4. Hyperlipidemia
What major microscopic lab finding is seen with Nephrotic syndrome but NOT GN?
Oval Fat Bodies
What disease most often causes nephrotic syndrome?
immune complex
What is chronic glomerulonephritis?
-Continual/permanent dmg
-80% have previous disorder
What are the lab findings in chronic glomerulonephritis in
-Blood
-Urine
Blood: increased creat/BUN, decreased Ca.
Urine: RBCs, protein, ALL casts, WBCs, ISOSTHENURIC sp gr.
What is the sp gr seen in CGN?
1.010
How does vascular disease cause kidney damage?
Atherosclerosis - intrarenal arteries have reduced blood flow
What lab findings accompany renal vascular disease?
-Slight/mod protein
-NOTHING on micro
-May see RBC casts LATER when in renal failure.
What 3 things cause TUBULAR DISEASE?
-Ischemia
-Toxins
-Drugs
What is the main pathologic occurence in ATN?
Loss of large numbers of RTE cells.
What are causes of ATN?
-Renal ischemia
-Exogenous toxins
-Endogenous toxins
-Drugs
what are the 3 stages of ATN?
1. Oliguric
2. Diuretic
3. Recoveru
What are the 3 types of interstitial nephritis?
1. acute pyelonephritis
2. chronic pyelonephritis
3. acute interstitial nephritis
what is acute pyelonephritis?
An infection caused by the ascention of bacteria in the lower UT, or carried by the bloodstream.
what are clinical symptoms of acute pyelonephritis?
sudden onset of fever, chills, nausea, polyuria, urinary frequency.
what are lab findings of acute pyelonephritis?
WBCs, WBC CASTS!!!!! clumps, RBCs, RTEs.
what would be a common cause of acute pyelonephritis?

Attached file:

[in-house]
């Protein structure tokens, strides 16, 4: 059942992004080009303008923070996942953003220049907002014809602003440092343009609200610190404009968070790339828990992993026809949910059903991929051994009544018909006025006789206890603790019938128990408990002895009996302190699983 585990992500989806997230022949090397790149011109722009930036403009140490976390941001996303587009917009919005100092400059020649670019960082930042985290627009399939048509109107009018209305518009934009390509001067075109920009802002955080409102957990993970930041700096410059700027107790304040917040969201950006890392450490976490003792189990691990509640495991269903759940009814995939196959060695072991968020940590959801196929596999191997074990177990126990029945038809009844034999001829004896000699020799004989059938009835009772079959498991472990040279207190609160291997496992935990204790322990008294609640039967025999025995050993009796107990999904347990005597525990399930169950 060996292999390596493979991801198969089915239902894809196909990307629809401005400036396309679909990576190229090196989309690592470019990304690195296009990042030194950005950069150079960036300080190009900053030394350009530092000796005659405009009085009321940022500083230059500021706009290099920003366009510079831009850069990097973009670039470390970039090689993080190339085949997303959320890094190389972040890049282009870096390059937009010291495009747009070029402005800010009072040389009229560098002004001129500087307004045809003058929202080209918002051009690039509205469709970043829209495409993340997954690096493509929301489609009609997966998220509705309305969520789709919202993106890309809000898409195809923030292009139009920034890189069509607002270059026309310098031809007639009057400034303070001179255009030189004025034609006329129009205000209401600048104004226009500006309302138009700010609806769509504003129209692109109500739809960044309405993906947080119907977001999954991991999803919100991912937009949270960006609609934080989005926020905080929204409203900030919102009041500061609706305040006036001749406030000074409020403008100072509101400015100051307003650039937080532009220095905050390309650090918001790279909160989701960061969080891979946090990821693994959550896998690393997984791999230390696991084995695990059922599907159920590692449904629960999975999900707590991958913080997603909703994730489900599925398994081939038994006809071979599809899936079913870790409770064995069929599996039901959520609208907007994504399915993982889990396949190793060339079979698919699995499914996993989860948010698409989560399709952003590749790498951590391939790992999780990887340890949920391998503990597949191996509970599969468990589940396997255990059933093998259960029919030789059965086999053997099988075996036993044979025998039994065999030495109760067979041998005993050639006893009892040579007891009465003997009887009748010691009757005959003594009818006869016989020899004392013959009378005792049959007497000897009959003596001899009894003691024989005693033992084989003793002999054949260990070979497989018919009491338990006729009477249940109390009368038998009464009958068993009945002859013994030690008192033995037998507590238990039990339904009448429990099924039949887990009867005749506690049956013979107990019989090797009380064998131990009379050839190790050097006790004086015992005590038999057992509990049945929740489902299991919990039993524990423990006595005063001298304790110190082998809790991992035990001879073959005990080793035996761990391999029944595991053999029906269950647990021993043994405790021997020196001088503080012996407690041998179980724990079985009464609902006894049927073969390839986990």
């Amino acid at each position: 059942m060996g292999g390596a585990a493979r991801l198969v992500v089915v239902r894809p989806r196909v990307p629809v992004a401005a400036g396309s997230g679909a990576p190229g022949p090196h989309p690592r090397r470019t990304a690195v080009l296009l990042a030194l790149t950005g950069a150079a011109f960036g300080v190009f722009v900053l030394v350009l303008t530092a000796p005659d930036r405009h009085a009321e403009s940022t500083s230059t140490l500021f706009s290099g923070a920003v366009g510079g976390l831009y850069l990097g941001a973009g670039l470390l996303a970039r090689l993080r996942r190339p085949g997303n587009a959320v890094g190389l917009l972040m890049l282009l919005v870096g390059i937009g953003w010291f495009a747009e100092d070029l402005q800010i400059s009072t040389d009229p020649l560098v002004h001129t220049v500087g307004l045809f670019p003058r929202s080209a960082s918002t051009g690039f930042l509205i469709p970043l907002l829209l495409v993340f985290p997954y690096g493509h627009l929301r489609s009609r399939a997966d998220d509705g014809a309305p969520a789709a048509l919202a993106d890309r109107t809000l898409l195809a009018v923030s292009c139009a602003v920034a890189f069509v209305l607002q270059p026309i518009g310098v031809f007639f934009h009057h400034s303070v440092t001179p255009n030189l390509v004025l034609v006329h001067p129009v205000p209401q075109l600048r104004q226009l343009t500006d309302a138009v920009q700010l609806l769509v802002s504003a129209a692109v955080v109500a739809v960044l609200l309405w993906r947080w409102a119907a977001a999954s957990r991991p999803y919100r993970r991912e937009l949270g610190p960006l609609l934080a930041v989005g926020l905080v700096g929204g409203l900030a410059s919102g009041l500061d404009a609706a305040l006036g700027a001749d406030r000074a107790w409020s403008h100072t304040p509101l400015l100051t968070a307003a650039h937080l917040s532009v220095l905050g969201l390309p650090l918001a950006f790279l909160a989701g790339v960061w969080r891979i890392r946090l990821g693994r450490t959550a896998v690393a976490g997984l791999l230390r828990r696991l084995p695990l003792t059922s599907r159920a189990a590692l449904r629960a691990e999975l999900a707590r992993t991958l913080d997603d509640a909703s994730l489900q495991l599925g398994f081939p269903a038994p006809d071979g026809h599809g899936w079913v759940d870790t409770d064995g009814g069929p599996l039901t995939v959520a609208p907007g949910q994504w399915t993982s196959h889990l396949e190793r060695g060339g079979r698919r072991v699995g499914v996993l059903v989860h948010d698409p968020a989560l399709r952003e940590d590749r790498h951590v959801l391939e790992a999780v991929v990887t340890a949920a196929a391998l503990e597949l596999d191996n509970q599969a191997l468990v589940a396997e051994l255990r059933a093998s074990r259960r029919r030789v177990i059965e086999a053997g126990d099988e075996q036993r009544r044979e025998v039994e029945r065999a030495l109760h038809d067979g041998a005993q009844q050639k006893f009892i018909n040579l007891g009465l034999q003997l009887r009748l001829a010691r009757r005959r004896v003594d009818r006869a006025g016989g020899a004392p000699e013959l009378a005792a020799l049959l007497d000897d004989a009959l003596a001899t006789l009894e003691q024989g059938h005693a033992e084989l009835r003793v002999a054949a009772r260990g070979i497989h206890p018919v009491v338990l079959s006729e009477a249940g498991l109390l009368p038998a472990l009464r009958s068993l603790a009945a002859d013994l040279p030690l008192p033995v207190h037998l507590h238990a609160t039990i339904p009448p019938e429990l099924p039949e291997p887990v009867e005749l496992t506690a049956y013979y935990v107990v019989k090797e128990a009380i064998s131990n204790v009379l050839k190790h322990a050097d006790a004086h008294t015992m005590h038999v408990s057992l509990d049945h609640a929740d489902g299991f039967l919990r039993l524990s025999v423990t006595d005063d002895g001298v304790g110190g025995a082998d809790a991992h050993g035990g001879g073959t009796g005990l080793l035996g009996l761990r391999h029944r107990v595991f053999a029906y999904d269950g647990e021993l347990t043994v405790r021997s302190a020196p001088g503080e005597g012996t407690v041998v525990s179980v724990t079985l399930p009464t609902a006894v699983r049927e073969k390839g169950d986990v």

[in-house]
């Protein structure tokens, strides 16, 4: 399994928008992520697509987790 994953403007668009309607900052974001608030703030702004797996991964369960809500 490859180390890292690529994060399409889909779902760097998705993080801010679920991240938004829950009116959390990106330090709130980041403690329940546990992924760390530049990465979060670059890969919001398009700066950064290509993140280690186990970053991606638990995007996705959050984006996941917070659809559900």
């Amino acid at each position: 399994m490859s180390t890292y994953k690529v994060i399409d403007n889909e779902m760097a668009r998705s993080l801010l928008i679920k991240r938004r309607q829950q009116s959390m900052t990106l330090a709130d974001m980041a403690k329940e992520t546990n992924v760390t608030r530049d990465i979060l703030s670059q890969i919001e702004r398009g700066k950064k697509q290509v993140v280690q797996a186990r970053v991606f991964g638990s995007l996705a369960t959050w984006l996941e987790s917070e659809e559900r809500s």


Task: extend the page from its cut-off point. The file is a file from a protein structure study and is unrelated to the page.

GNB - ecoli
how do wbc casts form?
diapedesis - response to inflammation.
How does chronic pyelonephritis develop?
From recurrent/chronic infections - cause chronic inflammation, renal scarring.
What are lab findings seen in chronic pyelonephritis?
-Incr. bun/creat
-Decr. GFR
-Minimal proteinuria*
-Polyuria/nocturia
-WBCs*** and some casts.
What causes acute interstial nephritis?
-Drugs/toxins
What lab findings are associated with acute interstial nephritis?
-Hematuria
-Proteinuria
-STERILE leukocyturia - no bacteria.
What is the definition of Cystitis?
Inflammation of the bladder and ureters.
What usually causes cystitis?
-Bacteria from lower UTI
-Stones
-Tumors
What are lab findings in Cystitis?
-WBCs (mostly) -RBCs
-Some protein but from inflammation, not leakage.
-Bacteria -NO CASTS!!
What types of Urinary calculi can form?
Primary
Secondary
What is the most common type of primary calculi to form?
Calcium oxalate
What are secondary calculi?
stones that form around a focus of necrotic tissue or other things.
What is ARF?
Acute suppression of renal function with an associated decrease in the GFR.
What are the 3 types of ARF?
Prerenal
Intrarenal
Postrenal
What is pre-renal ARF?
Decreased GFR b/c general blood flow is decreased - usually from cardiac output problem.
What causes intra-renal ARF?
Glomerular, tubular, or vascular disease.
What causes post-renal ARF?
Obstructions
What is affected in Chronic renal failure? wHY?
ALL ORGAN SYSTEMS AFFECTED!!!
from the pathophysiology of uremia.
what lab findings are seen in CRF in regard to blood?
-Increased BUN/CREAT
-Acidosis w/ incr. K, P, Sulfate
-Decreased Ca2+ and protein
What lab findings are seen in CRF in regard to urine?
-Dilute
-Proteinuria
-RBCs/WBCs/RTEs
-ALLLLL CASTS
what are 2 types of kidney tumors?
-Renal
-Wilm's